While Cosplay electronic projects may seem overwhelming for some, implementing an Arduino board and using open-source codes makes the task simpler. The C++ based language library requires variables, functions and loops for creating automated effects. The miniature computer board, software and wiring control actuators and sensors that produce a response according to input received from the environment. Many project designers happily share detailed tutorials and you can build something with simple hand tools and acquire the codes by connecting the Arduino programmable control board to a PC via a USB cable. As Comicon isn’t until July, you have plenty of time to perfect your ultimate costume.
This build would work for a variety of winged characters from the Marvel, DC, Tolkien and Warhammer universes and although the people in the video made parts with CNC machinery, it is possible to make something similar with less expensive equipment. Using fairly simply hand tools for constructing the skeleton, a solder station for compiling the electronic components and you have an impressive display. The wings fold and unfold through actuators controlled through an Arduino microcontroller and, although basic in appearance, add some feathers or a leathery skin to the lightweight framework and you have a very cool centrepiece for your costume
Iron Man Hand
Arduino inspired this Marvel comics fan and, by bringing out the budding Tony Stark, this replica of IronMan’s hand. When tilting the hand back, a magnet hidden under the back of the hand plate completes the circuit on the reed switch embedded in the forearm. The circuit activates the Arduino controller, which sends current to the LED display in the palm of the hand, mimicking the hand repulsors that are used as weapons and as power in flight. Closing the hand interrupts the circuit and turns the light off. The advantage of the Arduino here is that it allows you better fine control of the appearance of the light, so you can have it get brighter and dim, rather than just turn on and off without having to add in a potentiometer and try and have the action of the wrist manually operate the dimming. You can also add additional inputs and outputs to the system such as a gyroscope which would allow the repulsor light to work in two different ways without having to flick a manual switch.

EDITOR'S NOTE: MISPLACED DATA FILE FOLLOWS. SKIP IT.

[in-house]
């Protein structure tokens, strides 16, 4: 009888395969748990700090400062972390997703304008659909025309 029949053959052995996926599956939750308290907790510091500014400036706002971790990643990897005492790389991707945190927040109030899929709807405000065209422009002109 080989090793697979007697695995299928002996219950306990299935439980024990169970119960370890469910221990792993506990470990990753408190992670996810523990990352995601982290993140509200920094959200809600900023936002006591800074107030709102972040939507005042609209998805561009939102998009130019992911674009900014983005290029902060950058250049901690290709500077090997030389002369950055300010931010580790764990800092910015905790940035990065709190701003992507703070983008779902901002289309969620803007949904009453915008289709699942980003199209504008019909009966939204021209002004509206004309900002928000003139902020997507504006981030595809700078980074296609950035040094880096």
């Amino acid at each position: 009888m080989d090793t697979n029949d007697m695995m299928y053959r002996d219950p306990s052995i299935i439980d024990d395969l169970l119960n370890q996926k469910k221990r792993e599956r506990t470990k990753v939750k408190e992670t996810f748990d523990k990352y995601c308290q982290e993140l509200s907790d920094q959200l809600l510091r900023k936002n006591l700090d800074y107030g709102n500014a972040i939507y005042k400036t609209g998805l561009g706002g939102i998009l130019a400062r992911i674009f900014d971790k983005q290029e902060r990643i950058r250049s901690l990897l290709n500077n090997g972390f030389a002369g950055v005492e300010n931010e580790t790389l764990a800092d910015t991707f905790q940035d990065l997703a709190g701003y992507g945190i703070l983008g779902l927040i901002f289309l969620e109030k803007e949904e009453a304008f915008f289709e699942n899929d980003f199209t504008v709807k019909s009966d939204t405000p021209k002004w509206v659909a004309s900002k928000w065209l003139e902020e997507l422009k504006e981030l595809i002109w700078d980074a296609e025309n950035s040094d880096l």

When you tilt the hand back with your hands by your sides you can program the Arduino to output a steady light and an engine like noise, raise your arm in front of you and the light changes to the repulsor weapon, building up to a big pulse of light and the right weapon noise.
Iron Man Helmet
Moving beyond the complexities of the Iron Man hand, another cosplay designer presents their version of the Marvel hero’s helmet complete with opening and closing visor along with illuminated eye sockets.
The dazzling display also features metallic sound effects that really make the helmet seem that much more real.. Using Arduino components and software, the possibilities for equipping costumes, props or weaponry with movement, light and sound brings Cosplay to a whole new level.
IronMan War Machine
This creation illustrates the extensive capabilities of a few inexpensive electronic components controlled by Arduino. Not merely satisfied with having a costume complete with functional helmet, repulsor beams and arc receptor heart, this creative soul takes the build even further.
The complete armored outfit comes equipped with animated forearm and backpack machine guns for the ultimate warrior effect. The stunning display no doubt sparks envy in many a Comicon Cosplayer. Similar versions continue erupting. One industrious parent began with a simple store bought costume and using his solder station and Arduino, recreated Iron Man for his small son complete with CO2 cartridges that eject small paper projectiles.
Whether your Cosplay interests lie in anime, comic book characters, steam punk or any other realm, the Arduino microcontroller brings costumes to life in unbelievable ways. Replicate a design with the help of previous innovative inventors, embellish an existing creation or construct something never before seen. The compact electronic technology of Arduino provides the perfect outlet for combining a love of computers, electronics and math. The flexibility of the microcomputer attracts gadgetry builders of all ages and skill levels. Start with a simple project design and advance to a device with any number of spectacular special effects.
Christopher Parkinson originally studied microprocessor design theory before testing phone lines and repairing faulty circuit boards for a couple of telco companies. His interest in electronics started at an early age when he used a screwdriver to open up a video game cartridge to see how it worked. These days Chris is a home electronics enthusiast who enjoys tampering with the latest a technology when not writing about the latest oscilloscopes and newest types of probes available.